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The Witness Chair (1936)

Approved | | Drama | 24 April 1936 (USA)


Complete credited cast:
Ann Harding ...
Paula Young
James 'Jim' Trent
Stanley Whittaker
Frances Sage ...
Constance 'Connie' Trent
Moroni Olsen ...
Lieutenant Poole
Grace Franklin
Maxine Jennings ...
Tillie Jones
William 'Billy' Benedict ...
Benny Ryan (as William Benedict)
Paul Harvey ...
Prosecuting Attorney Martin
Murray Kinnell ...
Defense Attorney Conrick
Charles Arnt ...
Mr. Henshaw
Frank Jenks ...
Roy Levino


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Release Date:

24 April 1936 (USA)  »

Also Known As:

Den låsta dörren  »

Company Credits

Production Co:

Show detailed on  »

Technical Specs


Sound Mix:

(RCA Victor System)

Aspect Ratio:

1.37 : 1
See  »

Did You Know?


In the middle of shooting, Ann Harding stated she did not like the script and would not continue, despite having requested that the studio buy the rights to the story and having approved the script earlier. But she finished the movie after RKO threatened to sue her for the amount ($80,000) already spent on the production. See more »


Give Me My Boots and My Saddle
Composer unknown
Sung a cappella by William 'Billy' Benedict
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User Reviews

Good Actors Prop Up Bad Script
3 October 2006 | by (New York City) – See all my reviews

One of the problems with a lot of courtroom dramas of the 1930s -- and this one in particular -- is that they are mysteries. Now mysteries make good stories and good movies, since they have usually have a fast start -- someone is killed -- and a definite plot -- the detection of the guilty. But when they take place in the courtroom, as does this one, they are largely composed of showing that the accused person did not do it -- and what does that say about all the people involved in the investigation and the prosecution? It results in a certain amount of idiot plotting and I always find that annoying. Lawyers do not ask questions they do not know the answer to, and people do not pop up to confess that they shot the dead man, Perry Mason notwithstanding.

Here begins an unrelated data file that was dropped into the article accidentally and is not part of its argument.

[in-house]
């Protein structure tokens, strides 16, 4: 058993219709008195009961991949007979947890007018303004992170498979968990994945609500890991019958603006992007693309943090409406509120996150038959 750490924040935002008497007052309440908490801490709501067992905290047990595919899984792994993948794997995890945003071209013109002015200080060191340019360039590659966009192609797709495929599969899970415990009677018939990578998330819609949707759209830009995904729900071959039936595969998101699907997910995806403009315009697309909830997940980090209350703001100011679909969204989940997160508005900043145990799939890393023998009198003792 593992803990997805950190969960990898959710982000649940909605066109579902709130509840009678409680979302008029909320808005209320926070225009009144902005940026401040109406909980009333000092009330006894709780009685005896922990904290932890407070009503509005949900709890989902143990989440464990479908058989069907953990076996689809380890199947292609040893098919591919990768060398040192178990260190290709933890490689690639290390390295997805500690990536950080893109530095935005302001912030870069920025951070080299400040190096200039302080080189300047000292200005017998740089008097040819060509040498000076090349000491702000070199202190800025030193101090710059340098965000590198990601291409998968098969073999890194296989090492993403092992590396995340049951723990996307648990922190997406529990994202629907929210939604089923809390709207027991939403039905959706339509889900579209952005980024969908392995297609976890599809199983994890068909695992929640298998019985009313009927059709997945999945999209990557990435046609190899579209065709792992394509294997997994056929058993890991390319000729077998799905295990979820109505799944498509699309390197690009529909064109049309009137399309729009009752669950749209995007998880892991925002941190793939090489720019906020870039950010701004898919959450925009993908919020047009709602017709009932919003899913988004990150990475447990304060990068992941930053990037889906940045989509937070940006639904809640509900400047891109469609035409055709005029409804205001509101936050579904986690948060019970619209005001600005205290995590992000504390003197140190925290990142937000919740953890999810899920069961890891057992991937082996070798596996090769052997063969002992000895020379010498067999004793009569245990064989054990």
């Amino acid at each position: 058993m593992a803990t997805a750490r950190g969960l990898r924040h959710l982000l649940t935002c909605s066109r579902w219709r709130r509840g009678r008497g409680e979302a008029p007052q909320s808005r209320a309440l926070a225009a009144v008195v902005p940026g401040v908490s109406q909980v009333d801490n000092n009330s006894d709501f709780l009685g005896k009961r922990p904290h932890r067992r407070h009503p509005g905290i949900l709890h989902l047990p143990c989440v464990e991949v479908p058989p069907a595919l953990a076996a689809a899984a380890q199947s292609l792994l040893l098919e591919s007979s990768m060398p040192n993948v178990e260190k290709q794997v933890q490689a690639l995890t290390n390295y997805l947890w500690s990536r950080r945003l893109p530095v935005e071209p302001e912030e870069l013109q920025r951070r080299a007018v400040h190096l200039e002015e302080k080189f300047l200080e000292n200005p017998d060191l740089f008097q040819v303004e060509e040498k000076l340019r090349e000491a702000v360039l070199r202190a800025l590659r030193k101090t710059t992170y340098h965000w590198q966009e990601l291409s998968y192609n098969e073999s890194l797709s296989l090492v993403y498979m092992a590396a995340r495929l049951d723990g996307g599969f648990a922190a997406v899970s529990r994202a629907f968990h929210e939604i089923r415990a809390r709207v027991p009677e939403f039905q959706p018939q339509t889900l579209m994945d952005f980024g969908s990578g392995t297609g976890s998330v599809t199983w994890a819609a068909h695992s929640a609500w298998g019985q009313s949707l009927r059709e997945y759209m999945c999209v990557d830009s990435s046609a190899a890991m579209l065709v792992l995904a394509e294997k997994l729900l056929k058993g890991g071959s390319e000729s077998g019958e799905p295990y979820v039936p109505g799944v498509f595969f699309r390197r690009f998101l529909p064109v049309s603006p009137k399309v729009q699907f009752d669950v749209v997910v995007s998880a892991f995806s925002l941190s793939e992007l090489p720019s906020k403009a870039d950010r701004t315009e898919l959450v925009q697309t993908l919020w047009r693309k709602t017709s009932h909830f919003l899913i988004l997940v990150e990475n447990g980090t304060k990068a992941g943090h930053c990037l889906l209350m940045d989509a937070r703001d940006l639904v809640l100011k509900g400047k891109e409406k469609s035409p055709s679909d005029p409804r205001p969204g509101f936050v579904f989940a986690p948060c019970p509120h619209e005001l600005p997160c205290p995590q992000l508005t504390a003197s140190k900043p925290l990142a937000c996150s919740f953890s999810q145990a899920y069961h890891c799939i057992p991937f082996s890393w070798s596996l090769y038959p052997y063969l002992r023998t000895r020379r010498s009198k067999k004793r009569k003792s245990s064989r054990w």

Nonetheless, this movie is not awful, and it is largely due to the work of the actors involved. Walter Abel, as the accused, and Ann Harding, as the secretary who loves him, are fine actors and manage to bring a semblance of emotional reality, if not verisimilitude to this piece of tripe. Not enough to make it worthwhile -- both actors have been much better served -- but enough to keep you watching to the hackneyed end.

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